"We invested in ourselves, and what was remarkable about that was we were still in the economic trough," says Jennifer Moulton, an architect who went from leading Historic Denver to becoming the city's director of planning and development. "Then we got lucky - the economy turned around." In 1991, newly elected Mayor Wellington Webb called a downtown summit that set a new goal - bringing people not only to play but also to live in the center of the city. Downtown's 9,000 new residents bear witness of the success. Leading by example The LoDo example is now being eagerly followed by other neighborhoods close to downtown, which are trying to combine a restorationist ethic with development. "Almost every neighborhood is feeling the impact of people coming back to the downtown of the city," says Tyler Gibbs, director of urban design for the city. Restoration has become almost a craze in Denver. The Central Platte Valley, a huge vacant area once occupied by rail yards adjacent to LoDo, is now slated for construction of housing and office space. The city aims to turn the train station into a terminus as well as for light rail, an express train to the airport, and buses. Beyond this area, new parks are being built along the Platte River, turning an industrial area into a new recreation center linked to downtown. The prospect of all this development does not seem to worry most denizens of LoDo. While some have concerns about the noise that has accompanied new nightlife, the area is pressing forward. The neighborhood association is drawing up a plan to ensure that new construction maintains the architectural standards of the historic buildings. Merchants want to ensure that there will be easy pedestrian access for their new neighbors to stores and restaurants, as well as a route for them to the river parks.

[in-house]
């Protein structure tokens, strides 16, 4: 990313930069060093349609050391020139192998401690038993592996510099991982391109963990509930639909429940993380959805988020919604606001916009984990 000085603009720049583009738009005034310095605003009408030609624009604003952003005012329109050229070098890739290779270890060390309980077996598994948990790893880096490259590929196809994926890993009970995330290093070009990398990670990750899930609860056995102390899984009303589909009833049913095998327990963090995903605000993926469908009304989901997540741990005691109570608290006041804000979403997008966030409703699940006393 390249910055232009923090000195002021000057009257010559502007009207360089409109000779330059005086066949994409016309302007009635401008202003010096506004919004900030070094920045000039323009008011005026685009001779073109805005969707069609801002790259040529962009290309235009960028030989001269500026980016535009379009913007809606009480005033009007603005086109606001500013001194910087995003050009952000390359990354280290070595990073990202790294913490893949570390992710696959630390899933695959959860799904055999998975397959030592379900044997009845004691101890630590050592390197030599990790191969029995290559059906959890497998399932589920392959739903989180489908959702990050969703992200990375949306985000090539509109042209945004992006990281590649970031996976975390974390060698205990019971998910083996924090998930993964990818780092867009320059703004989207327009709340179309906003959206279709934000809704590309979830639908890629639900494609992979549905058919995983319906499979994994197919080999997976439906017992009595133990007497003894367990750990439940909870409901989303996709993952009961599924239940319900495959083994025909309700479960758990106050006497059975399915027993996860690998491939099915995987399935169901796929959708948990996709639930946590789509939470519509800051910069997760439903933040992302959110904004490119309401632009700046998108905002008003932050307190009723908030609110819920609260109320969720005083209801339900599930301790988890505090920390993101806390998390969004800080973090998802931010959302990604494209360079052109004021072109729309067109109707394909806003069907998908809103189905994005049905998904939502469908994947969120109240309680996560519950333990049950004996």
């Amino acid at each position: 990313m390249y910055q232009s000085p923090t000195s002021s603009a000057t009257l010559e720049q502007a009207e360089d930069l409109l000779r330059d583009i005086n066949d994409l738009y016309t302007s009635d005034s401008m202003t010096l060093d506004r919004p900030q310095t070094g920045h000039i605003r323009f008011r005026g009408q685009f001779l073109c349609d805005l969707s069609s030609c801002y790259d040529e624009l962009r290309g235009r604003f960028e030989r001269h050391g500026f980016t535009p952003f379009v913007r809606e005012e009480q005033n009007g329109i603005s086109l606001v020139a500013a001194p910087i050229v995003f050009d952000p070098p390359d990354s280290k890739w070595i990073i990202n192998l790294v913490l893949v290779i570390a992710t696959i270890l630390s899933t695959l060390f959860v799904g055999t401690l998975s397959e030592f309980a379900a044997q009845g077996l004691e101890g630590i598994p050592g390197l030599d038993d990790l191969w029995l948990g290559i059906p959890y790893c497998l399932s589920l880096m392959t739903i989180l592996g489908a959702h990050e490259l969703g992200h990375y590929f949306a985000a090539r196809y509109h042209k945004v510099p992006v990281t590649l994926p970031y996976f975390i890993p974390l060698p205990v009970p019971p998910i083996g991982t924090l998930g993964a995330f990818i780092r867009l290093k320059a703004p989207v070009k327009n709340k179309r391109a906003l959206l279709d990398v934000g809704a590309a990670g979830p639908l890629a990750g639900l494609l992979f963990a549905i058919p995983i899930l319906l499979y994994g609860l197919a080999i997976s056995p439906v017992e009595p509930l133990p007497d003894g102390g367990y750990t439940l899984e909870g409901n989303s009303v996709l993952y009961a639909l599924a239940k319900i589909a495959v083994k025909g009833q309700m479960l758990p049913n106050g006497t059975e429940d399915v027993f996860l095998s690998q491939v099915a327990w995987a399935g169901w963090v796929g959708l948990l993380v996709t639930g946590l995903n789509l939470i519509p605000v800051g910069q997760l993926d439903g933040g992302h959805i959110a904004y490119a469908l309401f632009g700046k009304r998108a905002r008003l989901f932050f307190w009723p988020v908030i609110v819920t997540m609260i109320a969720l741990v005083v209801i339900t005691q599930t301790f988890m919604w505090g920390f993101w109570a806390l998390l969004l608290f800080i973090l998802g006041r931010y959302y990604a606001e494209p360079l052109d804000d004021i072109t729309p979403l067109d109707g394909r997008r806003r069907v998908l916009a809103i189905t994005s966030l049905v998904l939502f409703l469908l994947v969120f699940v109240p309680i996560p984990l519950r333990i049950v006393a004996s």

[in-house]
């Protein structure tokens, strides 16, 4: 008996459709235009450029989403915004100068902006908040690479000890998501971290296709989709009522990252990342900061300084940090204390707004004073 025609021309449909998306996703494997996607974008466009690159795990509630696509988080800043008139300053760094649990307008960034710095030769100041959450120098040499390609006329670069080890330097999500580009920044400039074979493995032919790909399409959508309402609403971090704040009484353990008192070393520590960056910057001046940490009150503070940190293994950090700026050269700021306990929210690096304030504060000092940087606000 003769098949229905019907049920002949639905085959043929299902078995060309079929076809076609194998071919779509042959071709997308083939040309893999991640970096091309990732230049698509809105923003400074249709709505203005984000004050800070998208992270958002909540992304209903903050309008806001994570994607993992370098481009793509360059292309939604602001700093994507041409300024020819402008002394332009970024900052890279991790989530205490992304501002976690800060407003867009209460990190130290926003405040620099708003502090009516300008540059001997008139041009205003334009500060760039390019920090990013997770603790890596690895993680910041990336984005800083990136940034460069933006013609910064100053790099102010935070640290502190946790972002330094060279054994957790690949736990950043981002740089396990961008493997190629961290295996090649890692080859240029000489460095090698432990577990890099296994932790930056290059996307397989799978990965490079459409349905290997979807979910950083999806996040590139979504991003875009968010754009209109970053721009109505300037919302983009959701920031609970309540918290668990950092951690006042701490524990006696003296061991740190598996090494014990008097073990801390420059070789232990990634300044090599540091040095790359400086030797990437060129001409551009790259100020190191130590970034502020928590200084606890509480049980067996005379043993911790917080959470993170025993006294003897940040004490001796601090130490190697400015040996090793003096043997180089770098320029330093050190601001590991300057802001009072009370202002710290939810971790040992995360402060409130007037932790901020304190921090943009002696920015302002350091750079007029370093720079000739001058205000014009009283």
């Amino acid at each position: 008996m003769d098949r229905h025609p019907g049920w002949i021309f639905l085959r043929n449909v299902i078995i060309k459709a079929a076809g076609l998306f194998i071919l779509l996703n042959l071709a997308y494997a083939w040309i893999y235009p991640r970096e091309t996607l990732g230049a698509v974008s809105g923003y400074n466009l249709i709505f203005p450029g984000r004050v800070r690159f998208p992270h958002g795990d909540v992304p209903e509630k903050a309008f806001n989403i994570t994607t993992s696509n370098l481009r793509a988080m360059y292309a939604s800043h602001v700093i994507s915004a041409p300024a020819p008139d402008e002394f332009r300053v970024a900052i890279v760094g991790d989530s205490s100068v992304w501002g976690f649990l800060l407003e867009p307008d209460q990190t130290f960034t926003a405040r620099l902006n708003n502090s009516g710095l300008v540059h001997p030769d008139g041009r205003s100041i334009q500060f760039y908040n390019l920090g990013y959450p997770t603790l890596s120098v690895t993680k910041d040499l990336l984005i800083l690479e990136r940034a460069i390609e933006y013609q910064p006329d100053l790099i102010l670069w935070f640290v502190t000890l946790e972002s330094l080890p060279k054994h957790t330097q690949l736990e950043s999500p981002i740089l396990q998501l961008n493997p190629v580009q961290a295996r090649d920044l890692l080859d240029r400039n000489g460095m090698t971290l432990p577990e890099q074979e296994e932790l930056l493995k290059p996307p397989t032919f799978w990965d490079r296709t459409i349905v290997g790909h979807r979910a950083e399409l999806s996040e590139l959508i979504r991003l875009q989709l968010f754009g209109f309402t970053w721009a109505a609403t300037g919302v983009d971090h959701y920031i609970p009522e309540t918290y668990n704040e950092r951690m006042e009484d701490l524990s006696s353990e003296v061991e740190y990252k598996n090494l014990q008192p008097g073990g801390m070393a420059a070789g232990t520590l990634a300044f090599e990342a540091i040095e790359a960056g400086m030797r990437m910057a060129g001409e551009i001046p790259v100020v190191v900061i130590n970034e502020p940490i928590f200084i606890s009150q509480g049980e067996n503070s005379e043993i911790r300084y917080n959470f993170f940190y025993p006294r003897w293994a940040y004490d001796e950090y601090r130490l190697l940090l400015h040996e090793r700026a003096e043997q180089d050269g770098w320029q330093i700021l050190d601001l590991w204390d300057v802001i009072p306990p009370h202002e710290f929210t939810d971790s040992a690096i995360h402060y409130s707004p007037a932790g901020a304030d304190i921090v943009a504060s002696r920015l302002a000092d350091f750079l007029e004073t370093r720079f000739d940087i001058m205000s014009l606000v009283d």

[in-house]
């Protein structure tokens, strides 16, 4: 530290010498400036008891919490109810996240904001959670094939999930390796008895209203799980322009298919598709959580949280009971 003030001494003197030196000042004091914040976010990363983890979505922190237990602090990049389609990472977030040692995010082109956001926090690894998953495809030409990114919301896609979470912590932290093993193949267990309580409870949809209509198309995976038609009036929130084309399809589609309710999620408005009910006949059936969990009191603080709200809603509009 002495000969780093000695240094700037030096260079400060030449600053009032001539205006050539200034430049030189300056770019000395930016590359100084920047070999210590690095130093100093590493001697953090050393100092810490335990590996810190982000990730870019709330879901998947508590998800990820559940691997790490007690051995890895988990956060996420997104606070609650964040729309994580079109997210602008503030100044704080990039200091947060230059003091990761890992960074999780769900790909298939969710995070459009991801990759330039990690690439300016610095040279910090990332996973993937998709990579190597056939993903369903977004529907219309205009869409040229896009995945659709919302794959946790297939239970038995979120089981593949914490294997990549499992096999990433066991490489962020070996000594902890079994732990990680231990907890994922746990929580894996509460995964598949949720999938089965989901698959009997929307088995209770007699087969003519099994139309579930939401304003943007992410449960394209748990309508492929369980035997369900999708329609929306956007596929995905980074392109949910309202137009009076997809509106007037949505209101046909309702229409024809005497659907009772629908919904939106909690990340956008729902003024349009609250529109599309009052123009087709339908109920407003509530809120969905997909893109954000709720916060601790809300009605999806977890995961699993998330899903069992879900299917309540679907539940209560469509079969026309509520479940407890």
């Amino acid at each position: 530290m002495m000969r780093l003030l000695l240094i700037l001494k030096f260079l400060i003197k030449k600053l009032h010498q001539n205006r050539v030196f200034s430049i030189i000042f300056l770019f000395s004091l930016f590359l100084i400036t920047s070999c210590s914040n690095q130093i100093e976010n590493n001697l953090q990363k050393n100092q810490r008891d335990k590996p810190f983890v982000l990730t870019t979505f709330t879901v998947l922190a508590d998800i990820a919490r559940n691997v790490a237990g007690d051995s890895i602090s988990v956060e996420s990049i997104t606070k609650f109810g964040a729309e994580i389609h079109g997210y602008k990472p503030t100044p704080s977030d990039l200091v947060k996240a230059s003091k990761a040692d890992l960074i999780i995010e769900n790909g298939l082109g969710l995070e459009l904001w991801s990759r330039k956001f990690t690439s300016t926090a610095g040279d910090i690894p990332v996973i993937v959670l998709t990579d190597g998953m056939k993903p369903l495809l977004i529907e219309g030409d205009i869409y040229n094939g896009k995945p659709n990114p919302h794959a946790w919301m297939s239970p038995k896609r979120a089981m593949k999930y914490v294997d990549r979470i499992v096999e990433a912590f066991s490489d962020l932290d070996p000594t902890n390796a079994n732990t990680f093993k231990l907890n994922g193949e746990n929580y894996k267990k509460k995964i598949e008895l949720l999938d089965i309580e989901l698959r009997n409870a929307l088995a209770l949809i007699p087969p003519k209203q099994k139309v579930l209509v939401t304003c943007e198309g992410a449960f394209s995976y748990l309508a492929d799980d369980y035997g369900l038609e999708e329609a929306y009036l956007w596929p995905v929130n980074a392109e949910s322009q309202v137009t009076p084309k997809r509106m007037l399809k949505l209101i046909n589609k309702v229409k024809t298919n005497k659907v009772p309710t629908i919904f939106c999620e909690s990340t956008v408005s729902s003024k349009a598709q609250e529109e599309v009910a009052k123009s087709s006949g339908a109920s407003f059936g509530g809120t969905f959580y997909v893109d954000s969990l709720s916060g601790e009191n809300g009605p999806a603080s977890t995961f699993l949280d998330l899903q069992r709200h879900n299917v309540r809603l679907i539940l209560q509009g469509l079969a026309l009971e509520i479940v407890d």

"Other than that," says Blackman, "it's the more, the merrier."